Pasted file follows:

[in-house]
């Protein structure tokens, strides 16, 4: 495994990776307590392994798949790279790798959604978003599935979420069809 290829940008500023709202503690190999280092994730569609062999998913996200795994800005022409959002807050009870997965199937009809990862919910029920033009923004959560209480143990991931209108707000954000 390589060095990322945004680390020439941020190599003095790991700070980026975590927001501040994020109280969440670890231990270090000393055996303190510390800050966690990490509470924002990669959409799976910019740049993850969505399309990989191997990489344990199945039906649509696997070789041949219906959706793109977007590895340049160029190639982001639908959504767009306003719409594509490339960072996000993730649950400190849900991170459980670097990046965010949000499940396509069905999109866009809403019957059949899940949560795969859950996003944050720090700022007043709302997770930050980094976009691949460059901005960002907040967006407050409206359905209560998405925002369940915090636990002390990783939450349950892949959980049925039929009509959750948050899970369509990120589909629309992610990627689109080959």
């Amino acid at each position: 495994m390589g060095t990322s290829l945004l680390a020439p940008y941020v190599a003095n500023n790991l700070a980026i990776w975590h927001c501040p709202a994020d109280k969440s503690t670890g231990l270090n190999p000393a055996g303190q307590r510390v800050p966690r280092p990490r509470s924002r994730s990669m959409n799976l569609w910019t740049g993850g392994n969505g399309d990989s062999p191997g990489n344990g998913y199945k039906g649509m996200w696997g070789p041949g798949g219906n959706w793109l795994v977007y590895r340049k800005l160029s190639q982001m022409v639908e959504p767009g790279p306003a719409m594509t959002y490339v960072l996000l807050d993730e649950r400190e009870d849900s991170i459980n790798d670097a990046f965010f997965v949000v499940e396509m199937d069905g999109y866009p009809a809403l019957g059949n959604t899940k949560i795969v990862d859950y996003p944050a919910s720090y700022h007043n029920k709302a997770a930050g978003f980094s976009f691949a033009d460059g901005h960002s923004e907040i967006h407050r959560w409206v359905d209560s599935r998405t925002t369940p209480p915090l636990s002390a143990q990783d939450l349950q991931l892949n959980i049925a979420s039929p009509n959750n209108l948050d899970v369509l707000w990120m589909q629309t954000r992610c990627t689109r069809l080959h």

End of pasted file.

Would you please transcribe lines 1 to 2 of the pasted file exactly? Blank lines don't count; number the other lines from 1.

[in-house]
């Protein structure tokens, strides 16, 4: 495994990776307590392994798949790279790798959604978003599935979420069809 290829940008500023709202503690190999280092994730569609062999998913996200795994800005022409959002807050009870997965199937009809990862919910029920033009923004959560209480143990991931209108707000954000 390589060095990322945004680390020439941020190599003095790991700070980026975590927001501040994020109280969440670890231990270090000393055996303190510390800050966690990490509470924002990669959409799976910019740049993850969505399309990989191997990489344990199945039906649509696997070789041949219906959706793109977007590895340049160029190639982001639908959504767009306003719409594509490339960072996000993730649950400190849900991170459980670097990046965010949000499940396509069905999109866009809403019957059949899940949560795969859950996003944050720090700022007043709302997770930050980094976009691949460059901005960002907040967006407050409206359905209560998405925002369940915090636990002390990783939450349950892949959980049925039929009509959750948050899970369509990120589909629309992610990627689109080959």